A few years ago, Nicole and I had a larger-than-normal fight about money.
We both had different ideas around what we wanted to do with some extra cash coming into our lives. After paying off the mortgage early, we had around $30,000 per year available to us.
I wanted to continue saving and investing that money so that I could transition myself out of a job I did not enjoy. She too wanted me to transition into work I liked, but she also wanted to experience some more fun and enjoy more of life today. After saving nearly 50% of income for seven years straight, she was ready for a change too.
My frustration with my career had gone on for too long and I lost my mind when we didn’t see eye-to-eye on this topic. Deep down, I really wanted to have more fun and enjoy more experiences with the family but more than that, I wanted to go in a different direction with my career. I thought investing in real estate and a new small business would help with that.
Our difference in opinion led to some intense fights. All the negative emotions came out — name calling, days of silence and sleeping in different rooms. This was our seventh year of marriage and it was starting to feel like the seven-year itch.
After some time passed, Nicole brought up marriage counseling. At first, I was hesitant because I felt like going to a counselor meant our relationship was failing.
Man, was I wrong. Here’s why.
Counseling Gave Us Time to Actually Talk
With two kids under 6 years old, we didn’t get a lot of time for “us.” More often than not, we were busy cleaning messes, making food and being interrupted constantly.
When we met with our marriage counselor, we had one dedicated hour to actually talk. This was an uninterrupted time for us to be really open and honest with each other.
And since we had a lot of feelings to share, this was an ideal forum for it.
Read More: Financial Tips for Couples At Any Stage
Sometimes, it helps to talk things out while looking at your overall financial picture. Personal Capital’s free financial dashboard aggregates all of your accounts for a bird’s eye view of your finances. Nearly 3 million people use the tools to budget, plan for long-term goals, and analyze their investments. While working on your finances together, you and your significant other can share access to the account.
It Helped Us Communicate More Effectively
After our first session, I quickly got over my “failure feelings” around marriage counseling. This was not something to be ashamed of. It was something to be proud of. We were investing in our marriage.
I realized that our counselor was like a third-party coach that helped us communicate more effectively. Just like a physical trainer helps you improve your health, our marriage counselor was helping us improve how we speak to each other.
I realized that I wasn’t taking the time to really empathize with my wife and her feelings. Empathy can be a powerful tool if you take the time to use it.
Our Sessions Unveiled Our Backgrounds with Money
During our sessions, we spent a lot of time discussing how we were raised. This opened both of our eyes to our individual motivations around money and family.
Evidently, Nicole and I are not alone in this. According to a recent Personal Capital survey, over 75% of respondents say their parents influenced their current financial habits. So how we were raised, whether or not one spouse thinks it’s right or wrong, truly dictates our financial beliefs.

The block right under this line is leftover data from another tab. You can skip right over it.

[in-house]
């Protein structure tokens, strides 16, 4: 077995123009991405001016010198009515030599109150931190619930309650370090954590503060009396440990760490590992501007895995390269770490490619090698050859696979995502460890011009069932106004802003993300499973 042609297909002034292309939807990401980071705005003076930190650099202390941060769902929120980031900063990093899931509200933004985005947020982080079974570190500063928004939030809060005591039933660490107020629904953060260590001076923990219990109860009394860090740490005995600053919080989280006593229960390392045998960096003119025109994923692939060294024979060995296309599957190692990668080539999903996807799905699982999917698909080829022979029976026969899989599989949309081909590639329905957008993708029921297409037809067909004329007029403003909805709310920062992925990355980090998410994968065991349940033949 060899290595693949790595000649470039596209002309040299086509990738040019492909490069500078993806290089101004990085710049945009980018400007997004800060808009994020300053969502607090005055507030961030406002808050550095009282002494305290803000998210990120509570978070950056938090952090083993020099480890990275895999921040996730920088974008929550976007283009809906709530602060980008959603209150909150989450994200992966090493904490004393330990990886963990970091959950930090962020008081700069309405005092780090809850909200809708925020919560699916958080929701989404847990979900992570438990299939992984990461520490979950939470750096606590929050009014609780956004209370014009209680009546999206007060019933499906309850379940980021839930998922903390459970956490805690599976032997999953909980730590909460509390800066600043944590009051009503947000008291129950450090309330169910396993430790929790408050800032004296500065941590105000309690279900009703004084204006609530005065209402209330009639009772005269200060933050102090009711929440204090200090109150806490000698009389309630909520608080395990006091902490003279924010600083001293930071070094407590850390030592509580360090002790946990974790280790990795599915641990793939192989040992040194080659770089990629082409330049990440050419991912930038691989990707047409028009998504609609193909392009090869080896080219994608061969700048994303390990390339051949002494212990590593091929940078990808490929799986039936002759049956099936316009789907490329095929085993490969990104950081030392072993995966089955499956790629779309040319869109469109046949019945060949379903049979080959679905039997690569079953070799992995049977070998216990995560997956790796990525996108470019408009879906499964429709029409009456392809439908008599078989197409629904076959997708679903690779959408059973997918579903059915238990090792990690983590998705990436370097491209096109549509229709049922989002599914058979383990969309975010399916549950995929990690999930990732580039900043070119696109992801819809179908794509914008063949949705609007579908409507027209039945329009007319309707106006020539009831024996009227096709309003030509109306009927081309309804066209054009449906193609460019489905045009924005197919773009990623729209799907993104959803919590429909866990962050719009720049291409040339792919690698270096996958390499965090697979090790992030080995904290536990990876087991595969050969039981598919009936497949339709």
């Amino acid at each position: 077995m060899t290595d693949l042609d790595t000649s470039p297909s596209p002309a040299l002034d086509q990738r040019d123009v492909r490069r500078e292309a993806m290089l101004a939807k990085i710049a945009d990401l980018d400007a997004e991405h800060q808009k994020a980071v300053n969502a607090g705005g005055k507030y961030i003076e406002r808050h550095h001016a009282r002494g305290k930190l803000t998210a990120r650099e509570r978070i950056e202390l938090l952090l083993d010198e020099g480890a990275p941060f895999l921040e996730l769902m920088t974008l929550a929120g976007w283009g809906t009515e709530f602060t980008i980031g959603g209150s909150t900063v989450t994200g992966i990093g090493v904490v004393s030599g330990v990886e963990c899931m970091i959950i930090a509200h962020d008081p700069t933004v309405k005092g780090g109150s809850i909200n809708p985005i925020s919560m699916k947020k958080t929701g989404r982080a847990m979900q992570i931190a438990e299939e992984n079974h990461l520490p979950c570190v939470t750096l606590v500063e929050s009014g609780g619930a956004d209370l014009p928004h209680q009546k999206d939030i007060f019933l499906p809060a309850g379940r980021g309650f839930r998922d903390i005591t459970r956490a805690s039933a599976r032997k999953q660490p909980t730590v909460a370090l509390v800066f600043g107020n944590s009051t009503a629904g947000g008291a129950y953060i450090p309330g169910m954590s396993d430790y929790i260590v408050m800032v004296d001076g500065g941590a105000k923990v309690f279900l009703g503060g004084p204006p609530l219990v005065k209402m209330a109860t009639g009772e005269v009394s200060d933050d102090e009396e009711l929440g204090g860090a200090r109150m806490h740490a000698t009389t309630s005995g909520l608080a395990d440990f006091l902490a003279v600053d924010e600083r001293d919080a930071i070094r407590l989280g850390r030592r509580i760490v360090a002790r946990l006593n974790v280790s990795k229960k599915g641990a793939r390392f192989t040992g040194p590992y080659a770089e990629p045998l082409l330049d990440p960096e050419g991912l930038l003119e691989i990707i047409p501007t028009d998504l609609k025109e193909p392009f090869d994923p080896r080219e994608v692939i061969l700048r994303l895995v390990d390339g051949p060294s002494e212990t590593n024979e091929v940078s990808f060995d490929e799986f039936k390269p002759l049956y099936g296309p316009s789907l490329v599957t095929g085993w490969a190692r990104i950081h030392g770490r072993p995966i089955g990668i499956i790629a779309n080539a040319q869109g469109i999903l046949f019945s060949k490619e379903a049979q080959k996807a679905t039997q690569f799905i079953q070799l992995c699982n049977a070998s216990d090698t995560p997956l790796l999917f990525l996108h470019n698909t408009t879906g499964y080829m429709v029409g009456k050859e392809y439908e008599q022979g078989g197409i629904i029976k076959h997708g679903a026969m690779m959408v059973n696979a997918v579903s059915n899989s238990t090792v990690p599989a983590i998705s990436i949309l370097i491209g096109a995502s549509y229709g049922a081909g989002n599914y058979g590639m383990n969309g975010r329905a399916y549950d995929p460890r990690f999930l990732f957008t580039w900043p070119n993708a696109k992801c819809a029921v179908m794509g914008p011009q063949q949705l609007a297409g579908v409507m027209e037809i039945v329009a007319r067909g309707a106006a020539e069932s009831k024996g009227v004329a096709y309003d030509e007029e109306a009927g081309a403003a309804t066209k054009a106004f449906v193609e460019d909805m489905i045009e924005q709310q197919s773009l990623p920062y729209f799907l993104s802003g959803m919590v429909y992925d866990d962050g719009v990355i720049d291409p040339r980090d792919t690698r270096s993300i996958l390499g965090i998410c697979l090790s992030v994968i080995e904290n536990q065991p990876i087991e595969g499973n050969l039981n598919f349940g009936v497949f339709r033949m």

I learned more than I ever knew about Nicole’s background during our counseling sessions. This helped me to empathize and grow closer with her.
This Time Revealed That Money Wasn’t Actually the Problem
The two of us were so fixated on money that we didn’t take time to examine the root of the issue. Counseling helped us with this.
I had a high desire to leave my career so I could spend more quality time with my family. Nicole wanted to use more of our money to update our home and create experiences that the family would enjoy.
In short, both of our end goals were the same. We both wanted to put family first, but just in our own way.
After this epiphany, we decided to give each other what we wanted. In the time the followed our sessions, we did the following:
- Vacationed more than we ever have before as a family
- Updated our kitchen, remodeled our laundry room and improved our landscaping
- And, I left my corporate career to become a small business owner
I absolutely love my new business venture, and I also really love our updated home and the experiences we’ve had as a family. Taking my foot off the gas to enjoy more life today has been an incredible experience.
As this past year has demonstrated, life is precious. It’s important to plan for tomorrow, but loving today is a great feeling as well.
We Showed Our Kids That Communication is Powerful
Every time we went to meet with our counselor, we would tell our kids why we were going. We would say something like, “Mommy and Daddy love each other very much, and we want to improve our marriage so we don’t fight as much.”
Although they were young, I think they got it. When you want something to work, you’ve got to work at it. Our marriage was no different.
In addition to talking to our kids about our sessions, we also were very open with them about needing more time alone. This is still something our kids have difficulty with today, but they’ve gotten a lot better with it.
They realize that it’s important for us to have alone time, just like the one-on-one time they get with each of us. When the door is closed, they respect that. If it’s date night, they understand the importance of it. Because when Mommy and Daddy are happy, it helps to create a happier home overall.
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